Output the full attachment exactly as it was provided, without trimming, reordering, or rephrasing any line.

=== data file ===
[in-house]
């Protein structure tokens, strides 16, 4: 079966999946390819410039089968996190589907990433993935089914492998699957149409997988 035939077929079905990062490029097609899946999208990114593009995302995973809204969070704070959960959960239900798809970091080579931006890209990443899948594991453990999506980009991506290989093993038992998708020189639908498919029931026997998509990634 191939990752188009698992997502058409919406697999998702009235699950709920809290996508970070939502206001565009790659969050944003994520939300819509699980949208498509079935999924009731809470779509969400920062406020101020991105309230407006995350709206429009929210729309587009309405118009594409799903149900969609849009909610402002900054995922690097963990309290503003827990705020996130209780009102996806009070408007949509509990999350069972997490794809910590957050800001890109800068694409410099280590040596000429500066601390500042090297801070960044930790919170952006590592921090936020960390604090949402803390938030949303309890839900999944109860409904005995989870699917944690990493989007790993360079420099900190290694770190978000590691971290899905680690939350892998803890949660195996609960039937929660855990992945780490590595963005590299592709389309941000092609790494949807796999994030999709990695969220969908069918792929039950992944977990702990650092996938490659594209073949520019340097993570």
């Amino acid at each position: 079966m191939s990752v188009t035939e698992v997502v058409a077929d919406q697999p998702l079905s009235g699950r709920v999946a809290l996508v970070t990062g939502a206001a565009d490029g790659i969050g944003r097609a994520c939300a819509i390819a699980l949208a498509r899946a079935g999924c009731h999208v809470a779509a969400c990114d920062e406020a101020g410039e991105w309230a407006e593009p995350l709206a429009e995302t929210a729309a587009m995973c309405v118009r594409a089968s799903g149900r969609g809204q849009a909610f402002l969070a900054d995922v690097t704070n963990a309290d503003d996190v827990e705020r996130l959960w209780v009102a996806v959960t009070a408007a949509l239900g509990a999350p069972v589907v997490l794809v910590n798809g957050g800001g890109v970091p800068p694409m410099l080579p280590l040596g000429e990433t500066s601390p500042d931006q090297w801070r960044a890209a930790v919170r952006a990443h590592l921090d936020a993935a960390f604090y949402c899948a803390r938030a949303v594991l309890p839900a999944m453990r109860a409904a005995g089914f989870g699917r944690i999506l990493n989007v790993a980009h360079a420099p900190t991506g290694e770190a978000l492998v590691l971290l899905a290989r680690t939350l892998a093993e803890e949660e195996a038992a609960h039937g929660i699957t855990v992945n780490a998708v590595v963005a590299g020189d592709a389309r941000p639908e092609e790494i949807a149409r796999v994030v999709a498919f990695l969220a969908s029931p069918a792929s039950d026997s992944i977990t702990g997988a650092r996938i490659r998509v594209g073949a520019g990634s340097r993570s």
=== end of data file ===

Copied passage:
[in-house]
């Protein structure tokens, strides 16, 4: 079966999946390819410039089968996190589907990433993935089914492998699957149409997988 035939077929079905990062490029097609899946999208990114593009995302995973809204969070704070959960959960239900798809970091080579931006890209990443899948594991453990999506980009991506290989093993038992998708020189639908498919029931026997998509990634 191939990752188009698992997502058409919406697999998702009235699950709920809290996508970070939502206001565009790659969050944003994520939300819509699980949208498509079935999924009731809470779509969400920062406020101020991105309230407006995350709206429009929210729309587009309405118009594409799903149900969609849009909610402002900054995922690097963990309290503003827990705020996130209780009102996806009070408007949509509990999350069972997490794809910590957050800001890109800068694409410099280590040596000429500066601390500042090297801070960044930790919170952006590592921090936020960390604090949402803390938030949303309890839900999944109860409904005995989870699917944690990493989007790993360079420099900190290694770190978000590691971290899905680690939350892998803890949660195996609960039937929660855990992945780490590595963005590299592709389309941000092609790494949807796999994030999709990695969220969908069918792929039950992944977990702990650092996938490659594209073949520019340097993570």
């Amino acid at each position: 079966m191939s990752v188009t035939e698992v997502v058409a077929d919406q697999p998702l079905s009235g699950r709920v999946a809290l996508v970070t990062g939502a206001a565009d490029g790659i969050g944003r097609a994520c939300a819509i390819a699980l949208a498509r899946a079935g999924c009731h999208v809470a779509a969400c990114d920062e406020a101020g410039e991105w309230a407006e593009p995350l709206a429009e995302t929210a729309a587009m995973c309405v118009r594409a089968s799903g149900r969609g809204q849009a909610f402002l969070a900054d995922v690097t704070n963990a309290d503003d996190v827990e705020r996130l959960w209780v009102a996806v959960t009070a408007a949509l239900g509990a999350p069972v589907v997490l794809v910590n798809g957050g800001g890109v970091p800068p694409m410099l080579p280590l040596g000429e990433t500066s601390p500042d931006q090297w801070r960044a890209a930790v919170r952006a990443h590592l921090d936020a993935a960390f604090y949402c899948a803390r938030a949303v594991l309890p839900a999944m453990r109860a409904a005995g089914f989870g699917r944690i999506l990493n989007v790993a980009h360079a420099p900190t991506g290694e770190a978000l492998v590691l971290l899905a290989r680690t939350l892998a093993e803890e949660e195996a038992a609960h039937g929660i699957t855990v992945n780490a998708v590595v963005a590299g020189d592709a389309r941000p639908e092609e790494i949807a149409r796999v994030v999709a498919f990695l969220a969908s029931p069918a792929s039950d026997s992944i977990t702990g997988a650092r996938i490659r998509v594209g073949a520019g990634s340097r993570s």